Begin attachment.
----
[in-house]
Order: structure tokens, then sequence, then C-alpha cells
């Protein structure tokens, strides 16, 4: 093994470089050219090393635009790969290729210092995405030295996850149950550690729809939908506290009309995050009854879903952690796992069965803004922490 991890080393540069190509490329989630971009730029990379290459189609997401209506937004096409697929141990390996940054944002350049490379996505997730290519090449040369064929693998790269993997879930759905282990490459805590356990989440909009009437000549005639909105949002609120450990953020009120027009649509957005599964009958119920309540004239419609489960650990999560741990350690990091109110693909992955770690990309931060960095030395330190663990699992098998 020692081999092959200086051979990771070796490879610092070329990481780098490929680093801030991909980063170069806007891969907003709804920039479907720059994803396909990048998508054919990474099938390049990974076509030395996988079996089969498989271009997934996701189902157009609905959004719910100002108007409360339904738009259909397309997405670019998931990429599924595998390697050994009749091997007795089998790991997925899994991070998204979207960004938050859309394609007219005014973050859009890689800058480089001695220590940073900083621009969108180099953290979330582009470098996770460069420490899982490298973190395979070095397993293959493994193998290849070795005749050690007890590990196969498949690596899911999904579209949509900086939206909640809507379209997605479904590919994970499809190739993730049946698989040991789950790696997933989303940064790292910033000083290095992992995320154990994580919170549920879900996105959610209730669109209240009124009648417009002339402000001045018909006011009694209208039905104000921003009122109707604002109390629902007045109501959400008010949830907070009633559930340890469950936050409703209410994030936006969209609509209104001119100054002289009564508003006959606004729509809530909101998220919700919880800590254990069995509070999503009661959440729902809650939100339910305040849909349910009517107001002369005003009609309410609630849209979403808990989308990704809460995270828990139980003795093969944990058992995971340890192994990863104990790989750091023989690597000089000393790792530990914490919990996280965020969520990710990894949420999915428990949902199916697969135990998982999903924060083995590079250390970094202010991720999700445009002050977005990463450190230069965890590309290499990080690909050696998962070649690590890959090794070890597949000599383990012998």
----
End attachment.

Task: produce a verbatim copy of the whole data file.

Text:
[in-house]
Order: structure tokens, then sequence, then C-alpha cells
């Protein structure tokens, strides 16, 4: 093994470089050219090393635009790969290729210092995405030295996850149950550690729809939908506290009309995050009854879903952690796992069965803004922490 991890080393540069190509490329989630971009730029990379290459189609997401209506937004096409697929141990390996940054944002350049490379996505997730290519090449040369064929693998790269993997879930759905282990490459805590356990989440909009009437000549005639909105949002609120450990953020009120027009649509957005599964009958119920309540004239419609489960650990999560741990350690990091109110693909992955770690990309931060960095030395330190663990699992098998 020692081999092959200086051979990771070796490879610092070329990481780098490929680093801030991909980063170069806007891969907003709804920039479907720059994803396909990048998508054919990474099938390049990974076509030395996988079996089969498989271009997934996701189902157009609905959004719910100002108007409360339904738009259909397309997405670019998931990429599924595998390697050994009749091997007795089998790991997925899994991070998204979207960004938050859309394609007219005014973050859009890689800058480089001695220590940073900083621009969108180099953290979330582009470098996770460069420490899982490298973190395979070095397993293959493994193998290849070795005749050690007890590990196969498949690596899911999904579209949509900086939206909640809507379209997605479904590919994970499809190739993730049946698989040991789950790696997933989303940064790292910033000083290095992992995320154990994580919170549920879900996105959610209730669109209240009124009648417009002339402000001045018909006011009694209208039905104000921003009122109707604002109390629902007045109501959400008010949830907070009633559930340890469950936050409703209410994030936006969209609509209104001119100054002289009564508003006959606004729509809530909101998220919700919880800590254990069995509070999503009661959440729902809650939100339910305040849909349910009517107001002369005003009609309410609630849209979403808990989308990704809460995270828990139980003795093969944990058992995971340890192994990863104990790989750091023989690597000089000393790792530990914490919990996280965020969520990710990894949420999915428990949902199916697969135990998982999903924060083995590079250390970094202010991720999700445009002050977005990463450190230069965890590309290499990080690909050696998962070649690590890959090794070890597949000599383990012998």